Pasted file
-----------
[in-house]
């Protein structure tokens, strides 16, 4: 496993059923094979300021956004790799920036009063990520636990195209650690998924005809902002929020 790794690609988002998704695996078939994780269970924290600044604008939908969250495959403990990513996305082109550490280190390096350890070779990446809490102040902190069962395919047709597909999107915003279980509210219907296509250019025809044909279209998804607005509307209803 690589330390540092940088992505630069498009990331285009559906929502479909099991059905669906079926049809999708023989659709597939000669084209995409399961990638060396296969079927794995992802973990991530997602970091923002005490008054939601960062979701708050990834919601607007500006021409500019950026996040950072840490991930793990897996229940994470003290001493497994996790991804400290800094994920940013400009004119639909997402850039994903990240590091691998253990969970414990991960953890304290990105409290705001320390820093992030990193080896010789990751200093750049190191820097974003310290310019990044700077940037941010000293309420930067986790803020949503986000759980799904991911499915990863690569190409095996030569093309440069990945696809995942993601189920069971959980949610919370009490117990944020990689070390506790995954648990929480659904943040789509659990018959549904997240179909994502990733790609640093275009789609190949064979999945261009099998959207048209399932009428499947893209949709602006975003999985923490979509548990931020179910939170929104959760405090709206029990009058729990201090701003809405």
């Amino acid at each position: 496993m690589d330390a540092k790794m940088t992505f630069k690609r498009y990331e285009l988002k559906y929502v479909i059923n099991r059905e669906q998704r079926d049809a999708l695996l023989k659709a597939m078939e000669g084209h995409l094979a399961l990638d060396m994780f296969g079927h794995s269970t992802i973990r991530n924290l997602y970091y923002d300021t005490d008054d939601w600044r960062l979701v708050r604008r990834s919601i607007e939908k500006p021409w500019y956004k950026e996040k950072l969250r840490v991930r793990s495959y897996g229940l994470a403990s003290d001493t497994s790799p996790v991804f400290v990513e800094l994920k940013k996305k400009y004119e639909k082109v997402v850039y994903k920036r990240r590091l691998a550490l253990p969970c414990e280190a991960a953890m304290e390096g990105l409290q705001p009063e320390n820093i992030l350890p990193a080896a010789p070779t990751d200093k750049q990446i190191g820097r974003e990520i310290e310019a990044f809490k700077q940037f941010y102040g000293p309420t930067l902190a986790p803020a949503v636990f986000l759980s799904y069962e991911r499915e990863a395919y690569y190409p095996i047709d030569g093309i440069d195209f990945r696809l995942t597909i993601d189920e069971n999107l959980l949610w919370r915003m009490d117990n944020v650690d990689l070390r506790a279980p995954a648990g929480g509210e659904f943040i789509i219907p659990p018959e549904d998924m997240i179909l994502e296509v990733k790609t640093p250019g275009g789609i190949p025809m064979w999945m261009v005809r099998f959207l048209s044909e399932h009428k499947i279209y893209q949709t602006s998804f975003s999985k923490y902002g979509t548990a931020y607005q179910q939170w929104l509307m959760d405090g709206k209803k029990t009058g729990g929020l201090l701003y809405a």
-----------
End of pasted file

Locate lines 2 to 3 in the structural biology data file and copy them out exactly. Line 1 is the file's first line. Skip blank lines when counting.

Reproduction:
């Protein structure tokens, strides 16, 4: 496993059923094979300021956004790799920036009063990520636990195209650690998924005809902002929020 790794690609988002998704695996078939994780269970924290600044604008939908969250495959403990990513996305082109550490280190390096350890070779990446809490102040902190069962395919047709597909999107915003279980509210219907296509250019025809044909279209998804607005509307209803 690589330390540092940088992505630069498009990331285009559906929502479909099991059905669906079926049809999708023989659709597939000669084209995409399961990638060396296969079927794995992802973990991530997602970091923002005490008054939601960062979701708050990834919601607007500006021409500019950026996040950072840490991930793990897996229940994470003290001493497994996790991804400290800094994920940013400009004119639909997402850039994903990240590091691998253990969970414990991960953890304290990105409290705001320390820093992030990193080896010789990751200093750049190191820097974003310290310019990044700077940037941010000293309420930067986790803020949503986000759980799904991911499915990863690569190409095996030569093309440069990945696809995942993601189920069971959980949610919370009490117990944020990689070390506790995954648990929480659904943040789509659990018959549904997240179909994502990733790609640093275009789609190949064979999945261009099998959207048209399932009428499947893209949709602006975003999985923490979509548990931020179910939170929104959760405090709206029990009058729990201090701003809405």
């Amino acid at each position: 496993m690589d330390a540092k790794m940088t992505f630069k690609r498009y990331e285009l988002k559906y929502v479909i059923n099991r059905e669906q998704r079926d049809a999708l695996l023989k659709a597939m078939e000669g084209h995409l094979a399961l990638d060396m994780f296969g079927h794995s269970t992802i973990r991530n924290l997602y970091y923002d300021t005490d008054d939601w600044r960062l979701v708050r604008r990834s919601i607007e939908k500006p021409w500019y956004k950026e996040k950072l969250r840490v991930r793990s495959y897996g229940l994470a403990s003290d001493t497994s790799p996790v991804f400290v990513e800094l994920k940013k996305k400009y004119e639909k082109v997402v850039y994903k920036r990240r590091l691998a550490l253990p969970c414990e280190a991960a953890m304290e390096g990105l409290q705001p009063e320390n820093i992030l350890p990193a080896a010789p070779t990751d200093k750049q990446i190191g820097r974003e990520i310290e310019a990044f809490k700077q940037f941010y102040g000293p309420t930067l902190a986790p803020a949503v636990f986000l759980s799904y069962e991911r499915e990863a395919y690569y190409p095996i047709d030569g093309i440069d195209f990945r696809l995942t597909i993601d189920e069971n999107l959980l949610w919370r915003m009490d117990n944020v650690d990689l070390r506790a279980p995954a648990g929480g509210e659904f943040i789509i219907p659990p018959e549904d998924m997240i179909l994502e296509v990733k790609t640093p250019g275009g789609i190949p025809m064979w999945m261009v005809r099998f959207l048209s044909e399932h009428k499947i279209y893209q949709t602006s998804f975003s999985k923490y902002g979509t548990a931020y607005q179910q939170w929104l509307m959760d405090g709206k209803k029990t009058g729990g929020l201090l701003y809405a």